Light, airy indie-pop with soft spoken female vocalists has been a popular trend in the past few years. What sets Brooklyn’s Florist apart from other bands with a similar style are singer Emily Sprague’s profoundly introspective lyrics seen on every Florist project thus far. Their newest offering and second full length album, If Blue Could Be Happiness, doesn’t shy away from these dynamics. 2016’s The Birds Outside Sang was written by Sprague following a hit and run cycling accident, where she was unable to use her left arm. Written primarily on a keyboard while her arm healed, the songs on this release were noticeably sparse and subtle. If Blue Could Be Happiness features a similar subtlety at the core of its tracks, but close listens are rewarding due to the addition of many flourishes elevating many tracks above and beyond what we have seen from Florist before.

One doesn’t need to look much further than opener “Blue Mountain Road” to see this in action. Within seconds, the listener is drawn in with impeccably layered, indecipherable looped vocals until the song transitions into an acoustically driven song. These vocal layers pop up under Sprague’s voice, along with faint chimes amplifying the emotions exhibited in the lyrics. Understated orchestral passages sneak their way in on tracks such as “Eyes in the Sun” and album highlight “What I Wanted to Hold.” The album’s title track is another incredibly strong cut, with a guitar solo held low in the mix that really manages to grab your attention without taking focus from the core of the song. What you end up with overall is 10 beautifully subdued songs reminiscent of Florist’s earlier work, while adding intricacies which reward deep, repeated listens.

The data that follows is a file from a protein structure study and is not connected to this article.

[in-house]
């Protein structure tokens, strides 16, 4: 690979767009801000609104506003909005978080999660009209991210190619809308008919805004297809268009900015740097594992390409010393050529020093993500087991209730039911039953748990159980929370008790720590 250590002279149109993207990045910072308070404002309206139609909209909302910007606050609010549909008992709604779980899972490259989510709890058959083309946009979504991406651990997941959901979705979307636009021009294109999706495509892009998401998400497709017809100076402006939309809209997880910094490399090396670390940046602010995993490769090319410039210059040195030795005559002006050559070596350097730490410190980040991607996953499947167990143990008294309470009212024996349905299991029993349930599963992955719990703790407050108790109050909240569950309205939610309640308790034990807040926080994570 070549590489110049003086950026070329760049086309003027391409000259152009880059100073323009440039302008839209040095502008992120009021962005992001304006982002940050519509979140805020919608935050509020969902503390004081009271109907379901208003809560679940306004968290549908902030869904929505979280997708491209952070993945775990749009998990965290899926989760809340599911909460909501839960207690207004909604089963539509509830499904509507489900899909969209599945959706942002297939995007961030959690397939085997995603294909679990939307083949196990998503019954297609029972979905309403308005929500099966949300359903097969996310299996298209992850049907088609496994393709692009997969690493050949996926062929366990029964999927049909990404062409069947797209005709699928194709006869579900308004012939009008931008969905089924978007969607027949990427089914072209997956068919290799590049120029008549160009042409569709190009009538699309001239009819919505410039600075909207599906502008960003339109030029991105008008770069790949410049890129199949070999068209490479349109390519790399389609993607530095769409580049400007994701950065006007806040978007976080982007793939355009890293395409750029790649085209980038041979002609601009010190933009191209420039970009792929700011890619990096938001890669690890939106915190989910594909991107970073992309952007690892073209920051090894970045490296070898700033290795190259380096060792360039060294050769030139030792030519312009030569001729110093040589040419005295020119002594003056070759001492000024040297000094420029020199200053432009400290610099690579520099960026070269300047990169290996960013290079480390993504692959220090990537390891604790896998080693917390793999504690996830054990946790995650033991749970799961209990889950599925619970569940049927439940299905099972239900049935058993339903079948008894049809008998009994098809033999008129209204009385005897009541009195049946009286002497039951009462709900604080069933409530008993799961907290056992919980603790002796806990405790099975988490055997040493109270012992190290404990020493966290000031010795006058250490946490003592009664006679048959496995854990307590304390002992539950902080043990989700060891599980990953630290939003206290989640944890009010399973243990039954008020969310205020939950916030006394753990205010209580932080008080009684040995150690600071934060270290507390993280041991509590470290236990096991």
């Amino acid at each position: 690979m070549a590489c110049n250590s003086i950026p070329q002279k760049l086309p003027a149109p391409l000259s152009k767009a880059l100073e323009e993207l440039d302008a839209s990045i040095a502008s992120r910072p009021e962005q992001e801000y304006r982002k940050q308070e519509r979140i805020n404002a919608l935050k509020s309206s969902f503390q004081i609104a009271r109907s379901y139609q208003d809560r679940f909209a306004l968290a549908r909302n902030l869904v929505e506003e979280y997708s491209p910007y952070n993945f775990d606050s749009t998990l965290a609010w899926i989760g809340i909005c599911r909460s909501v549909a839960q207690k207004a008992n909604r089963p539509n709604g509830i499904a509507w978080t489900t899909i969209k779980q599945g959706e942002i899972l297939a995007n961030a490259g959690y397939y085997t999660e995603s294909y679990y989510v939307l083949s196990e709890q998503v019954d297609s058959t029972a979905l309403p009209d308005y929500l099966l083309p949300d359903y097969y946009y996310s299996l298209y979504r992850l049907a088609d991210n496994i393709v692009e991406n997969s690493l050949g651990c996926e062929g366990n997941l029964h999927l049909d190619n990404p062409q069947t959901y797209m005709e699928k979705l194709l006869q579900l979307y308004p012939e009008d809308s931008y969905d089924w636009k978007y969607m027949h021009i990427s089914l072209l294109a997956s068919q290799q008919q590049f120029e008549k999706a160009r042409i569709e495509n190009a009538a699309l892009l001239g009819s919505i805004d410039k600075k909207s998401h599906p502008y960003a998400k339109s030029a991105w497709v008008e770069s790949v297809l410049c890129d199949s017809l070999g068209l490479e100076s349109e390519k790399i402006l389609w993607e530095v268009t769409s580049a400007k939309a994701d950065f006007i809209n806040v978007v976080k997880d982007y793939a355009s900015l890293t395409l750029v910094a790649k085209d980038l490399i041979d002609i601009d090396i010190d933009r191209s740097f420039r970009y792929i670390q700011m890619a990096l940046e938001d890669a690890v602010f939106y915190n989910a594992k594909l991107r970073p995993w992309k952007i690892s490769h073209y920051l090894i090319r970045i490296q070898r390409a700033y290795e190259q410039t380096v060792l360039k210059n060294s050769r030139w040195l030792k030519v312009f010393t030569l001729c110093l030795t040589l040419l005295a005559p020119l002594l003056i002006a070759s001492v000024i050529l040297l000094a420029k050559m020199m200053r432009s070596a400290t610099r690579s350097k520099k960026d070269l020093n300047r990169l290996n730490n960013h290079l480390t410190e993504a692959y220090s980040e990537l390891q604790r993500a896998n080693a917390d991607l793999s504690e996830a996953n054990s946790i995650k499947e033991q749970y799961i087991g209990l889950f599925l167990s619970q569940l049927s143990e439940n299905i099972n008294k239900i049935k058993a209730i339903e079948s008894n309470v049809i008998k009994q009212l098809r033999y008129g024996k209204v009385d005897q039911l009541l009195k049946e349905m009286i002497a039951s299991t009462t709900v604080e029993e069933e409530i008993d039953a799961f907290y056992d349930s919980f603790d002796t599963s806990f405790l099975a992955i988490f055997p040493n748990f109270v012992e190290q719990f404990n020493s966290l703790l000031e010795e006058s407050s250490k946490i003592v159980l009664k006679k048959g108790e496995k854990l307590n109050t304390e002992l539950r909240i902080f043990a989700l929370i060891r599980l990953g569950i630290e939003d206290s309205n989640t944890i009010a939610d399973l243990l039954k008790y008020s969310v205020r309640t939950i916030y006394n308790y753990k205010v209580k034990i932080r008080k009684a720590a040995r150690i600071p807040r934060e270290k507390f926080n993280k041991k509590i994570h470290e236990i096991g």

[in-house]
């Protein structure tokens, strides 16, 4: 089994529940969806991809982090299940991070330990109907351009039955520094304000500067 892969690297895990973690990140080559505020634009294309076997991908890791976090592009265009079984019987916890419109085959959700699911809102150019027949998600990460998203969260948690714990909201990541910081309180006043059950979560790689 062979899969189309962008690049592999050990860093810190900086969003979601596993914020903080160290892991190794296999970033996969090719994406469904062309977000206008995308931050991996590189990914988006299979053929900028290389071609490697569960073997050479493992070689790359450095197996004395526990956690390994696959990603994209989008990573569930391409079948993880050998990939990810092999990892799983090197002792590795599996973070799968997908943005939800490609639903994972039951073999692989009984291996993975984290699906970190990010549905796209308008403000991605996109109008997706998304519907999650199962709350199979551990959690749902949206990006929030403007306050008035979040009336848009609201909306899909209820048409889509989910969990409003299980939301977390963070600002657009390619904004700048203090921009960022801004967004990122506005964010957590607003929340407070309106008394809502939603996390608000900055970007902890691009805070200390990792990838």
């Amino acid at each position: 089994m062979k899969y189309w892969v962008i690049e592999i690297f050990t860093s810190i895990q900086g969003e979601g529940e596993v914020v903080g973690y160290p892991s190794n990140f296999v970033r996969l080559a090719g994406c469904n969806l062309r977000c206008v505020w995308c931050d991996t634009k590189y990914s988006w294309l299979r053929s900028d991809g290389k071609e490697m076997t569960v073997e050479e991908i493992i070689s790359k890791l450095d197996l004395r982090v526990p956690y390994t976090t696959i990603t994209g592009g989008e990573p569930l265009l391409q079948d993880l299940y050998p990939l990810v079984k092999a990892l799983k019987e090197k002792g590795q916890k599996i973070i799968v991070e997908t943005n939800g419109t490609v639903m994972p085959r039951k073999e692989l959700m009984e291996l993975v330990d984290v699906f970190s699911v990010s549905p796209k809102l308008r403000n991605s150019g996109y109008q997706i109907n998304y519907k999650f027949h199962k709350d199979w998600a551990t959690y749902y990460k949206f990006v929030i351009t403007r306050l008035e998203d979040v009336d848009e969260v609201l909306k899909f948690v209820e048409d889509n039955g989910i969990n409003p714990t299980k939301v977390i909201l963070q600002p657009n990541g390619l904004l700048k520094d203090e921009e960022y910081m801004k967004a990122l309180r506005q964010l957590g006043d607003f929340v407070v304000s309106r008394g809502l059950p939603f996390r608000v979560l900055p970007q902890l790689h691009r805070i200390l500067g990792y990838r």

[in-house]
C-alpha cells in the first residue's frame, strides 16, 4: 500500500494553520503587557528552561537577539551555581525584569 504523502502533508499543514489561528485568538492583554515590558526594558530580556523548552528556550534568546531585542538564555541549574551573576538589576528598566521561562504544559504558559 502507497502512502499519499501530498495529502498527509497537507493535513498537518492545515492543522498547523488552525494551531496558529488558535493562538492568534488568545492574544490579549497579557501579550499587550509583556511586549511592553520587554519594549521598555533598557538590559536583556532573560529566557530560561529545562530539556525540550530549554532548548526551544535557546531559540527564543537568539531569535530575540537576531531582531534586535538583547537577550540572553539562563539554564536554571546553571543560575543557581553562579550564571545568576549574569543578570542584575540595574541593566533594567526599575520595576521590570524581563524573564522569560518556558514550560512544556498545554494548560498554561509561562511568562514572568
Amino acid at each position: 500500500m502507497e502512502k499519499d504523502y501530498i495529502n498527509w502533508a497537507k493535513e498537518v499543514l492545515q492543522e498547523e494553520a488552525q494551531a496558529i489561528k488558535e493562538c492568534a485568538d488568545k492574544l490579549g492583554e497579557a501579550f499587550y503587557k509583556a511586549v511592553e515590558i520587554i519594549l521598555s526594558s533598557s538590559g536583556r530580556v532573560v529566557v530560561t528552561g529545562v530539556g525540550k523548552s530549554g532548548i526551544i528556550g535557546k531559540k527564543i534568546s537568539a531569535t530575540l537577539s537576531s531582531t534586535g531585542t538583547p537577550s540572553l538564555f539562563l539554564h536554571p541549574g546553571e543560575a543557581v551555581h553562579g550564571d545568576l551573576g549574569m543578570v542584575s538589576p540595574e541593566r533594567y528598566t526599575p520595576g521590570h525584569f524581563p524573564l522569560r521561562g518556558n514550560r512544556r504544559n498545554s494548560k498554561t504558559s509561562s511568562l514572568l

-Stan Standridge